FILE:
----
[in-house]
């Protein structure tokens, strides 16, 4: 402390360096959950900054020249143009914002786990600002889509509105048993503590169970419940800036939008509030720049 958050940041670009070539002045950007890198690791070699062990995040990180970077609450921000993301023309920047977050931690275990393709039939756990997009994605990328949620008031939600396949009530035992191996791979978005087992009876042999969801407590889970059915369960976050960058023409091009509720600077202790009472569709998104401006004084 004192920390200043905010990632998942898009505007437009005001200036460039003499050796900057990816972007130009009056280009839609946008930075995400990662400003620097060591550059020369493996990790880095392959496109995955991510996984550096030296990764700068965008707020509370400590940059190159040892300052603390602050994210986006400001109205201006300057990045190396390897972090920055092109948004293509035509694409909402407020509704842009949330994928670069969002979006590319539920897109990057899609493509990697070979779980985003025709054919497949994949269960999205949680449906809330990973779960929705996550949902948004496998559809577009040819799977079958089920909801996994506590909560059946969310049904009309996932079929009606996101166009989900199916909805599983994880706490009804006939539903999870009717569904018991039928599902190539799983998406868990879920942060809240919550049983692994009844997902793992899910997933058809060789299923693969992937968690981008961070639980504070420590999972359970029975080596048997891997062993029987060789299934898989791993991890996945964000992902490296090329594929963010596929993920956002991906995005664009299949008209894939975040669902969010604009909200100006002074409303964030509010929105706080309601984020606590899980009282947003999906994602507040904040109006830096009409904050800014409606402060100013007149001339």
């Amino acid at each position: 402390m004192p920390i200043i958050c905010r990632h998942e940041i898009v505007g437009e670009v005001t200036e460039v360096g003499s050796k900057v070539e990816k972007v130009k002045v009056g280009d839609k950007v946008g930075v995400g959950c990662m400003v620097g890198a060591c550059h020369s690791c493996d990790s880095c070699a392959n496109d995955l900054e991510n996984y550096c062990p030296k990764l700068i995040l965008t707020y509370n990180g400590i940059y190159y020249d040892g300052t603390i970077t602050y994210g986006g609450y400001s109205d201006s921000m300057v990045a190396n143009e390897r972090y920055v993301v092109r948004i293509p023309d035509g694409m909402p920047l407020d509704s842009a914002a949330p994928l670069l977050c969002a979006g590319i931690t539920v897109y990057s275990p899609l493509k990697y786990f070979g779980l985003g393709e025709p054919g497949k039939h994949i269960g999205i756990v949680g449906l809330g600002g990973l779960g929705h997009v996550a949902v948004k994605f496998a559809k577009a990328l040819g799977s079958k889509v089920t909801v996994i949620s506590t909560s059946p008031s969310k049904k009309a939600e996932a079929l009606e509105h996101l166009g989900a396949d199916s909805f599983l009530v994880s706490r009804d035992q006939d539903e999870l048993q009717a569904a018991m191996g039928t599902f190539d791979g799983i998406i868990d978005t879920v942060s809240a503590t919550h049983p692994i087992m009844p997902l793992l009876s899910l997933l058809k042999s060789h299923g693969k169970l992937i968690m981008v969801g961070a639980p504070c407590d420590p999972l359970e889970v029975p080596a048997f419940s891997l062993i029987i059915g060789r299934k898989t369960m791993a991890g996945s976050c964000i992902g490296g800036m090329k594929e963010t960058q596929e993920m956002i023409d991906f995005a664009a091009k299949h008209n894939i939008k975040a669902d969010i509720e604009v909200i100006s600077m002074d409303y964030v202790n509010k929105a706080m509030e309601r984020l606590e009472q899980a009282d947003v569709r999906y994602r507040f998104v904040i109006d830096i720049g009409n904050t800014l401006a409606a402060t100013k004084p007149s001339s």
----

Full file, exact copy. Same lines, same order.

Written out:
[in-house]
């Protein structure tokens, strides 16, 4: 402390360096959950900054020249143009914002786990600002889509509105048993503590169970419940800036939008509030720049 958050940041670009070539002045950007890198690791070699062990995040990180970077609450921000993301023309920047977050931690275990393709039939756990997009994605990328949620008031939600396949009530035992191996791979978005087992009876042999969801407590889970059915369960976050960058023409091009509720600077202790009472569709998104401006004084 004192920390200043905010990632998942898009505007437009005001200036460039003499050796900057990816972007130009009056280009839609946008930075995400990662400003620097060591550059020369493996990790880095392959496109995955991510996984550096030296990764700068965008707020509370400590940059190159040892300052603390602050994210986006400001109205201006300057990045190396390897972090920055092109948004293509035509694409909402407020509704842009949330994928670069969002979006590319539920897109990057899609493509990697070979779980985003025709054919497949994949269960999205949680449906809330990973779960929705996550949902948004496998559809577009040819799977079958089920909801996994506590909560059946969310049904009309996932079929009606996101166009989900199916909805599983994880706490009804006939539903999870009717569904018991039928599902190539799983998406868990879920942060809240919550049983692994009844997902793992899910997933058809060789299923693969992937968690981008961070639980504070420590999972359970029975080596048997891997062993029987060789299934898989791993991890996945964000992902490296090329594929963010596929993920956002991906995005664009299949008209894939975040669902969010604009909200100006002074409303964030509010929105706080309601984020606590899980009282947003999906994602507040904040109006830096009409904050800014409606402060100013007149001339």
């Amino acid at each position: 402390m004192p920390i200043i958050c905010r990632h998942e940041i898009v505007g437009e670009v005001t200036e460039v360096g003499s050796k900057v070539e990816k972007v130009k002045v009056g280009d839609k950007v946008g930075v995400g959950c990662m400003v620097g890198a060591c550059h020369s690791c493996d990790s880095c070699a392959n496109d995955l900054e991510n996984y550096c062990p030296k990764l700068i995040l965008t707020y509370n990180g400590i940059y190159y020249d040892g300052t603390i970077t602050y994210g986006g609450y400001s109205d201006s921000m300057v990045a190396n143009e390897r972090y920055v993301v092109r948004i293509p023309d035509g694409m909402p920047l407020d509704s842009a914002a949330p994928l670069l977050c969002a979006g590319i931690t539920v897109y990057s275990p899609l493509k990697y786990f070979g779980l985003g393709e025709p054919g497949k039939h994949i269960g999205i756990v949680g449906l809330g600002g990973l779960g929705h997009v996550a949902v948004k994605f496998a559809k577009a990328l040819g799977s079958k889509v089920t909801v996994i949620s506590t909560s059946p008031s969310k049904k009309a939600e996932a079929l009606e509105h996101l166009g989900a396949d199916s909805f599983l009530v994880s706490r009804d035992q006939d539903e999870l048993q009717a569904a018991m191996g039928t599902f190539d791979g799983i998406i868990d978005t879920v942060s809240a503590t919550h049983p692994i087992m009844p997902l793992l009876s899910l997933l058809k042999s060789h299923g693969k169970l992937i968690m981008v969801g961070a639980p504070c407590d420590p999972l359970e889970v029975p080596a048997f419940s891997l062993i029987i059915g060789r299934k898989t369960m791993a991890g996945s976050c964000i992902g490296g800036m090329k594929e963010t960058q596929e993920m956002i023409d991906f995005a664009a091009k299949h008209n894939i939008k975040a669902d969010i509720e604009v909200i100006s600077m002074d409303y964030v202790n509010k929105a706080m509030e309601r984020l606590e009472q899980a009282d947003v569709r999906y994602r507040f998104v904040i109006d830096i720049g009409n904050t800014l401006a409606a402060t100013k004084p007149s001339s």